A New Earth Create a Better Life by Eckhart Tolle, PENGUIN BOOKS LTD, £9.99

An insight into depression and the power of a garden to heal

and find freedom, growth and peace of mind. What's more, it's not just an understanding of ourselves that is gained, but an insight into the state of humanity and the world. This book begins with a description of the energy that runs not only through all human beings, but also through animals, trees, plants and even rocks. It breaks the myth of separatism, and shows that we are in fact all interconnected and one with the universe. Beyond the spiritual, it looks at the science of the human ego - our shared dysfunction and insanity. It is the ego - the voice that we hear in our mind and think is our self - that creates everything from inner conflict, through confrontations in relationships to full scale wars. Individuals, whole groups of people and indeed entire nations carry a pain body developed through past abuses, that cannot be healed through further conflict. The book poses a choice for humanity – are we doomed to destroy ourselves and the earth through our shared insanity based on this ego-led existence, or is our purpose to wake up and become aware of our ego rather than driven by it? Love, peace, understanding and authentic purpose can come through a global awakening to our shared consciousness which lies beyond the self righteous voice of the ego.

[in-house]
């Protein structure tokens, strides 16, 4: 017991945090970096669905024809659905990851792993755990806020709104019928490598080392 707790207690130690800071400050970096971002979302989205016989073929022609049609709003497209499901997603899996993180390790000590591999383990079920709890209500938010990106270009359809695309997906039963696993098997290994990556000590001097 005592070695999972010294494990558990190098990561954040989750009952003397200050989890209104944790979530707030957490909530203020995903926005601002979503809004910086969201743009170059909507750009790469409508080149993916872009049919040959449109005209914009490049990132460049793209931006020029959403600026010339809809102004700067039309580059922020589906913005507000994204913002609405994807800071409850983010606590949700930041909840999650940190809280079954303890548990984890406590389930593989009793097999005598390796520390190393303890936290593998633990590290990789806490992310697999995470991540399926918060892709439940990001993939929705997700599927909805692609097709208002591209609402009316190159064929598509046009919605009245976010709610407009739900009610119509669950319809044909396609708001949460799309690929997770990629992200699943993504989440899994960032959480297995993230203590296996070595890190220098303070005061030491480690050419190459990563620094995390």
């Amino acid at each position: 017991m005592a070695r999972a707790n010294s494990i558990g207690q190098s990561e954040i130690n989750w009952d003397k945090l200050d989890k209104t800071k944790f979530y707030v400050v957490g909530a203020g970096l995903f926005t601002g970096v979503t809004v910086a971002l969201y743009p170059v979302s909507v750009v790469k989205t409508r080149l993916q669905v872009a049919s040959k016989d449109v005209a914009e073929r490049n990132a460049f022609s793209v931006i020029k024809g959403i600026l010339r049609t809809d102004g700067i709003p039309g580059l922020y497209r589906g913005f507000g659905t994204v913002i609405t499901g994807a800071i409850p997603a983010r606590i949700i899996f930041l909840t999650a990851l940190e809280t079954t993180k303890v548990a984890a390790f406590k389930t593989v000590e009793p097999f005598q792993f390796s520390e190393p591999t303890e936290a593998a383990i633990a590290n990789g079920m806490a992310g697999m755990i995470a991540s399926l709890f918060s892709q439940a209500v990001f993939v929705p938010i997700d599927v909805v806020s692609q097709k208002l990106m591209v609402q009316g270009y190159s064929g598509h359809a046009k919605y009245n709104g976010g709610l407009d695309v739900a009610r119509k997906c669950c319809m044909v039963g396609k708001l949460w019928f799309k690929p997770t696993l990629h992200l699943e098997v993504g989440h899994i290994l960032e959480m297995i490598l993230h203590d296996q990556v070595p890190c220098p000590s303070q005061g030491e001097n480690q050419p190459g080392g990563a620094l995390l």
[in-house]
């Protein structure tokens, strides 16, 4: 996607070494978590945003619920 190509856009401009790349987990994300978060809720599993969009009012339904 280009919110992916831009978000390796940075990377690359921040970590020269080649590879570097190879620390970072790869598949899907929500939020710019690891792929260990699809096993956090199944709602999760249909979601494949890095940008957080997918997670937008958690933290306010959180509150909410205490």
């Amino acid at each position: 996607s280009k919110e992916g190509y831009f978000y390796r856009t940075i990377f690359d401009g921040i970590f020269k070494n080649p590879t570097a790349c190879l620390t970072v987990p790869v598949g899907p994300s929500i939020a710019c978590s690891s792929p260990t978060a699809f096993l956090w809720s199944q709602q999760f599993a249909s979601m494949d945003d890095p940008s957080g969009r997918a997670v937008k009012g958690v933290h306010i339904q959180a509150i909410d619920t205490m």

I bought this book because I loved the design and photography, but hadn't expected to read such a moving story about Virginia Woolf. The irony is that, despite living at Monks House (near Lewes in Sussex), she never actually touched the garden that is the subject of this book - at least Virginia Woolf’s Garden not in a practical sense. by Caroline Zoob, It was her husband, Leonard JACQUI SMALL LLP, £30 Woolf, who was the passionate plantsman. Rarely could Virginia drag him away from the solace that he found amongst the flower beds and fruit trees. He lived to the age of 88 and spent half a century creating this magical space, but his wife appreciated his work to such an extent that she derived much of her life force from walking among the flowers, absorbing the views across the Downs and finding peace in its sanctuary. Virginia devised most of her books in a bedroom overlooking the garden, and in a writing hut tucked away among the trees, including 'A Room of One's Own'. They were intensely creative types. He was a publisher and founder of the Hogarth Press, she was an incessant writer and home maker, and both were politically active. I recognise in her face the hollow and haunted look of the deeply sensitive soul. She had been sexually abused by her half brothers, was disturbed by noise and turmoil, and found the process of writing essential, yet tormenting. Repeated bouts of mental illness were cured by quiet isolation and Leonard's attentive care. When World War II broke out, and with the tumult of conflict all around her, she plunged into a deep sadness and drowned herself in the river, having filled her pockets with stones. She said that the happiest time of her life was to walk in the garden and to think about the love that she and Leonard had together.